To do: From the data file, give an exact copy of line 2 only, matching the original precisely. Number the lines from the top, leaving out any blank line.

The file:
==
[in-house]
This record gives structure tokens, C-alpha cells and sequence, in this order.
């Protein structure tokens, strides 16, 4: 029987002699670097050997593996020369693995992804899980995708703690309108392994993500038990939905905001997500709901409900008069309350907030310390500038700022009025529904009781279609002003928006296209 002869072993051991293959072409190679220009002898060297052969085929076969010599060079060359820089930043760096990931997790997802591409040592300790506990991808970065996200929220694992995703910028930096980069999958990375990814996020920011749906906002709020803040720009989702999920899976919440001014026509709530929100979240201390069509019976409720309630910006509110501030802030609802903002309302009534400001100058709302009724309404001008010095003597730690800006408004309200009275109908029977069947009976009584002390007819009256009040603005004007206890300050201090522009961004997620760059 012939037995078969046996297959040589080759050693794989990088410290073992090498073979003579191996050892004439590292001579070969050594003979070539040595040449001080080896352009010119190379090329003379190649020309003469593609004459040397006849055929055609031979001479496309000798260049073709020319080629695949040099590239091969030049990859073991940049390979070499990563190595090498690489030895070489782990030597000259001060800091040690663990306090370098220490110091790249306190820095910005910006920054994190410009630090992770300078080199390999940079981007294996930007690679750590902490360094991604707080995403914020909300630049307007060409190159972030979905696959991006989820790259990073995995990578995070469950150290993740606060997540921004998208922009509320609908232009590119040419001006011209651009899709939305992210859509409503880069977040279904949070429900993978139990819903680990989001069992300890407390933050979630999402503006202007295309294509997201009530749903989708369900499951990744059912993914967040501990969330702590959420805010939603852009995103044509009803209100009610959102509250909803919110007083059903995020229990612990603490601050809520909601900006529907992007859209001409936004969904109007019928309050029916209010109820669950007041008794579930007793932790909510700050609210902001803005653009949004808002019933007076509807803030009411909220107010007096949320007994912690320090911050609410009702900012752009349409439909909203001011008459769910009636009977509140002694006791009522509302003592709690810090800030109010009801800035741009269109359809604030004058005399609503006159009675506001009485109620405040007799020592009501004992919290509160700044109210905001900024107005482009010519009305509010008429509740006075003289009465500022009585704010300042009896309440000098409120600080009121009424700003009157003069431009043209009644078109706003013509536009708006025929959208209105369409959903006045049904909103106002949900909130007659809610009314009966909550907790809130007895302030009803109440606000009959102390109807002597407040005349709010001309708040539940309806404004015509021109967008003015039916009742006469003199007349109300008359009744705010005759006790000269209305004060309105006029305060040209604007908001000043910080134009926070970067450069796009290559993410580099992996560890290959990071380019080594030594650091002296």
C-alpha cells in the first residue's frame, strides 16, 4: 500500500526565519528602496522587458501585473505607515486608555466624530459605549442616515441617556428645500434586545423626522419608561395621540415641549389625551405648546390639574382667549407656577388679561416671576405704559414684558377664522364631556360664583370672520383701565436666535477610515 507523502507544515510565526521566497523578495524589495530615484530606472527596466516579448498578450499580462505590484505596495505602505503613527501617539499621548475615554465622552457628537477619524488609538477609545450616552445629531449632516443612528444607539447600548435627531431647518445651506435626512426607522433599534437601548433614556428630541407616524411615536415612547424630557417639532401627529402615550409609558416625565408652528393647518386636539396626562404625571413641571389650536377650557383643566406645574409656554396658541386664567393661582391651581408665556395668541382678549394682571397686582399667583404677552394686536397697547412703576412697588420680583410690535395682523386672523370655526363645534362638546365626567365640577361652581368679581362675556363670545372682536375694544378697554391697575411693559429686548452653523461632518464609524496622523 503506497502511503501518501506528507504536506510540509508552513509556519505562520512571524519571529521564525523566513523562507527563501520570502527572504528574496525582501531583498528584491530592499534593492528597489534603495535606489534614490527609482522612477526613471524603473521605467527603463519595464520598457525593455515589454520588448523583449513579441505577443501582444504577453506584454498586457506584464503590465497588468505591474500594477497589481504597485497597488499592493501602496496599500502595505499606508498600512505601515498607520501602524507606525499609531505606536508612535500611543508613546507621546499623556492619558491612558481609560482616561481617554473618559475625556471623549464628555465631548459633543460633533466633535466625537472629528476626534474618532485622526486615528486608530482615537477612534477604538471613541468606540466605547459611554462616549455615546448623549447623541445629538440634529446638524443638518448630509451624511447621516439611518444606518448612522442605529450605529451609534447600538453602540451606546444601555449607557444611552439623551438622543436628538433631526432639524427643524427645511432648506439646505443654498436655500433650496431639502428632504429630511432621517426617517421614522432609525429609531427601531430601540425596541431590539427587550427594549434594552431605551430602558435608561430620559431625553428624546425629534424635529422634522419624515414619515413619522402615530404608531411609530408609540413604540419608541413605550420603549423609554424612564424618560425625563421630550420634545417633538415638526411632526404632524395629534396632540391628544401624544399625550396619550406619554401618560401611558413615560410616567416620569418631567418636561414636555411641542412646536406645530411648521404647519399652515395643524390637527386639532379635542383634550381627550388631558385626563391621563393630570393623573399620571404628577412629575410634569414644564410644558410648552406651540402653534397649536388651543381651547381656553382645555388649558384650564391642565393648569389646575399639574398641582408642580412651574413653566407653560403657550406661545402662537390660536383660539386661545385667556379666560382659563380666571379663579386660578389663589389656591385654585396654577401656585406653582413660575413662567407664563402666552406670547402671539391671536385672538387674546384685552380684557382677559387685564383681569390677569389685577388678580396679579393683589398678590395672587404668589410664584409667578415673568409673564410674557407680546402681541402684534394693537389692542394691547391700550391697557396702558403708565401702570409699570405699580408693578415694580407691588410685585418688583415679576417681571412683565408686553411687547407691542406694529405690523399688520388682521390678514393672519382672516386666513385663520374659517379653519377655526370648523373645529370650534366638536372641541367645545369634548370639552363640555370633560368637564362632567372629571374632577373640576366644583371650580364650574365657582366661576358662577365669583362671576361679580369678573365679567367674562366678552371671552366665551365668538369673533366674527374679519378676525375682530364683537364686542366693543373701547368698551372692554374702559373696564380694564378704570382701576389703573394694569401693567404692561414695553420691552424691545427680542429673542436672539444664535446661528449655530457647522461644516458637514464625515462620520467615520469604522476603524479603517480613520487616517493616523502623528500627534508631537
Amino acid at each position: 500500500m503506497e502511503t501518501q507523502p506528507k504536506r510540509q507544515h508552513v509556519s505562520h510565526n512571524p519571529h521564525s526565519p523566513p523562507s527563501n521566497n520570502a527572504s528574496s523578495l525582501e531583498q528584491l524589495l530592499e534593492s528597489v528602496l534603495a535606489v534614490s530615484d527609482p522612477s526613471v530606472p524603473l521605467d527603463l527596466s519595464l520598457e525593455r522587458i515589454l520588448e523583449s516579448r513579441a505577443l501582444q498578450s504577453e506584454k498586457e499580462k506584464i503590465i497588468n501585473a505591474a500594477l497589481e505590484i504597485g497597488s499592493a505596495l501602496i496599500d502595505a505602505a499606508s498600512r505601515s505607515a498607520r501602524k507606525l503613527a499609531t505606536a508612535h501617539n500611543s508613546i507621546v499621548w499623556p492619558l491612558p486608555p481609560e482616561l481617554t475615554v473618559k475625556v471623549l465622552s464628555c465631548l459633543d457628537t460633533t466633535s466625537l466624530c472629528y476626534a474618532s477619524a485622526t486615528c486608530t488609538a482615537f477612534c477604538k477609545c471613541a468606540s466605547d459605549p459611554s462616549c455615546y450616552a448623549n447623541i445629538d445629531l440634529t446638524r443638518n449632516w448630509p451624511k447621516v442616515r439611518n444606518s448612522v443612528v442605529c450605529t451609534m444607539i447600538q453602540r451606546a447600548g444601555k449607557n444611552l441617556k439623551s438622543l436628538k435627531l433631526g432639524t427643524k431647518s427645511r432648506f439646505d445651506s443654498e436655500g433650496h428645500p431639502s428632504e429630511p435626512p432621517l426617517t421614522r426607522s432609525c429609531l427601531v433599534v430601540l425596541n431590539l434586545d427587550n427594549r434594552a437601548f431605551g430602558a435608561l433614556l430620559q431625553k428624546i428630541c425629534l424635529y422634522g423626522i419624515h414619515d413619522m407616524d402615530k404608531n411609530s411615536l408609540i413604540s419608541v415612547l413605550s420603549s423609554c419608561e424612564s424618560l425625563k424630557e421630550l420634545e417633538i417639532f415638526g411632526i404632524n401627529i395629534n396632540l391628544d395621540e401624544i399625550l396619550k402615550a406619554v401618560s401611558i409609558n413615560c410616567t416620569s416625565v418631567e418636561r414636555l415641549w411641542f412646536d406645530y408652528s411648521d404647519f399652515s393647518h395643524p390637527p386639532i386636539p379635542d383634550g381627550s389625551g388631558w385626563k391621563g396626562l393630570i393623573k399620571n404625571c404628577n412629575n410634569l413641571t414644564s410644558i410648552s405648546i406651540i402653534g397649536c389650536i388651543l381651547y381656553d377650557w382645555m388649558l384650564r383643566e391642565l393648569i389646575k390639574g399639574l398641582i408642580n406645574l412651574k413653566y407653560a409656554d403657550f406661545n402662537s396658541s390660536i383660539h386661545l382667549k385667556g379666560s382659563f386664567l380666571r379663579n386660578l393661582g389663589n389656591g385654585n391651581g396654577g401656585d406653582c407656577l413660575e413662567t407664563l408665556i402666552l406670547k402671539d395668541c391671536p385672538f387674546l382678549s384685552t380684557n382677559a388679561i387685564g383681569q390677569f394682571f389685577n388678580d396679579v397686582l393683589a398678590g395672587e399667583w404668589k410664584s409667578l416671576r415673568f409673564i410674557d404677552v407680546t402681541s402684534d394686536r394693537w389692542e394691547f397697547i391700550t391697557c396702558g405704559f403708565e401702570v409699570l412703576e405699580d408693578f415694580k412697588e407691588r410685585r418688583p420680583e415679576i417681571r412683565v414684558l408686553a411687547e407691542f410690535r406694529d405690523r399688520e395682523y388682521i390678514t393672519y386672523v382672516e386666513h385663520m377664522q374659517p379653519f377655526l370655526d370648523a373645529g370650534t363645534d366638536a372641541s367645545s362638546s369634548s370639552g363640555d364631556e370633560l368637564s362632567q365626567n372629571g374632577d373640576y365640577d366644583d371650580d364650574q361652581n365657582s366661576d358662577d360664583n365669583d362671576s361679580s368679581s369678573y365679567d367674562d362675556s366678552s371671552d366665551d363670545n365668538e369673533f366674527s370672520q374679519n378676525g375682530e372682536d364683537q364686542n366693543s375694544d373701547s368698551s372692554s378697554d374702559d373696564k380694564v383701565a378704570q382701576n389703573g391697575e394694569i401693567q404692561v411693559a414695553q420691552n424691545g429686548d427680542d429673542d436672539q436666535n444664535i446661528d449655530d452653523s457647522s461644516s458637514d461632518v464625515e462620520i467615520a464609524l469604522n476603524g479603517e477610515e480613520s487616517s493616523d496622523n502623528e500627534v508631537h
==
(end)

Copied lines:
This record gives structure tokens, C-alpha cells and sequence, in this order.